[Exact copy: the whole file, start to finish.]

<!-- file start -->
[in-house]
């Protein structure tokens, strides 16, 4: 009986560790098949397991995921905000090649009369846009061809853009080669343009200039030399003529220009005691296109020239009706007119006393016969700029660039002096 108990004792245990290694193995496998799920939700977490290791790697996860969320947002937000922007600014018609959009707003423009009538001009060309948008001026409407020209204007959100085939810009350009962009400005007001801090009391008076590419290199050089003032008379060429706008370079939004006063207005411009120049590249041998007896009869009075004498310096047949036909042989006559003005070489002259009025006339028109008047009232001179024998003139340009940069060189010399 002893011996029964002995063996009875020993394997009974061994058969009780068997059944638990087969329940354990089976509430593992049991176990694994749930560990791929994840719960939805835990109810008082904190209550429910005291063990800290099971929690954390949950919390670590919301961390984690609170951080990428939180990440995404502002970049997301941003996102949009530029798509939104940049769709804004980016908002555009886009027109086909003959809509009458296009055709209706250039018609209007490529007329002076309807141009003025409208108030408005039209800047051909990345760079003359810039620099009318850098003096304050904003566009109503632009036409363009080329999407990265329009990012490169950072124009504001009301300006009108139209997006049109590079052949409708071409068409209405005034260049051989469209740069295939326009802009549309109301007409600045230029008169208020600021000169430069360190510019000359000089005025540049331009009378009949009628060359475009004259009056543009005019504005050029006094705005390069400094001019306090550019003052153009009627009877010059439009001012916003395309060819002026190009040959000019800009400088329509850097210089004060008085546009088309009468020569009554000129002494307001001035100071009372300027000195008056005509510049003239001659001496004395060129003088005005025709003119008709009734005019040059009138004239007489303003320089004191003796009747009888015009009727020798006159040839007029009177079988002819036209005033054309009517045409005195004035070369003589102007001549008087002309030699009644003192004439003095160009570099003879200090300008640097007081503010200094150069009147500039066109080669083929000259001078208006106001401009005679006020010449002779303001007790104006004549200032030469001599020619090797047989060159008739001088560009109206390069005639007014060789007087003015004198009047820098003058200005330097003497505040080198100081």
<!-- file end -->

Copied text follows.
[in-house]
């Protein structure tokens, strides 16, 4: 009986560790098949397991995921905000090649009369846009061809853009080669343009200039030399003529220009005691296109020239009706007119006393016969700029660039002096 108990004792245990290694193995496998799920939700977490290791790697996860969320947002937000922007600014018609959009707003423009009538001009060309948008001026409407020209204007959100085939810009350009962009400005007001801090009391008076590419290199050089003032008379060429706008370079939004006063207005411009120049590249041998007896009869009075004498310096047949036909042989006559003005070489002259009025006339028109008047009232001179024998003139340009940069060189010399 002893011996029964002995063996009875020993394997009974061994058969009780068997059944638990087969329940354990089976509430593992049991176990694994749930560990791929994840719960939805835990109810008082904190209550429910005291063990800290099971929690954390949950919390670590919301961390984690609170951080990428939180990440995404502002970049997301941003996102949009530029798509939104940049769709804004980016908002555009886009027109086909003959809509009458296009055709209706250039018609209007490529007329002076309807141009003025409208108030408005039209800047051909990345760079003359810039620099009318850098003096304050904003566009109503632009036409363009080329999407990265329009990012490169950072124009504001009301300006009108139209997006049109590079052949409708071409068409209405005034260049051989469209740069295939326009802009549309109301007409600045230029008169208020600021000169430069360190510019000359000089005025540049331009009378009949009628060359475009004259009056543009005019504005050029006094705005390069400094001019306090550019003052153009009627009877010059439009001012916003395309060819002026190009040959000019800009400088329509850097210089004060008085546009088309009468020569009554000129002494307001001035100071009372300027000195008056005509510049003239001659001496004395060129003088005005025709003119008709009734005019040059009138004239007489303003320089004191003796009747009888015009009727020798006159040839007029009177079988002819036209005033054309009517045409005195004035070369003589102007001549008087002309030699009644003192004439003095160009570099003879200090300008640097007081503010200094150069009147500039066109080669083929000259001078208006106001401009005679006020010449002779303001007790104006004549200032030469001599020619090797047989060159008739001088560009109206390069005639007014060789007087003015004198009047820098003058200005330097003497505040080198100081």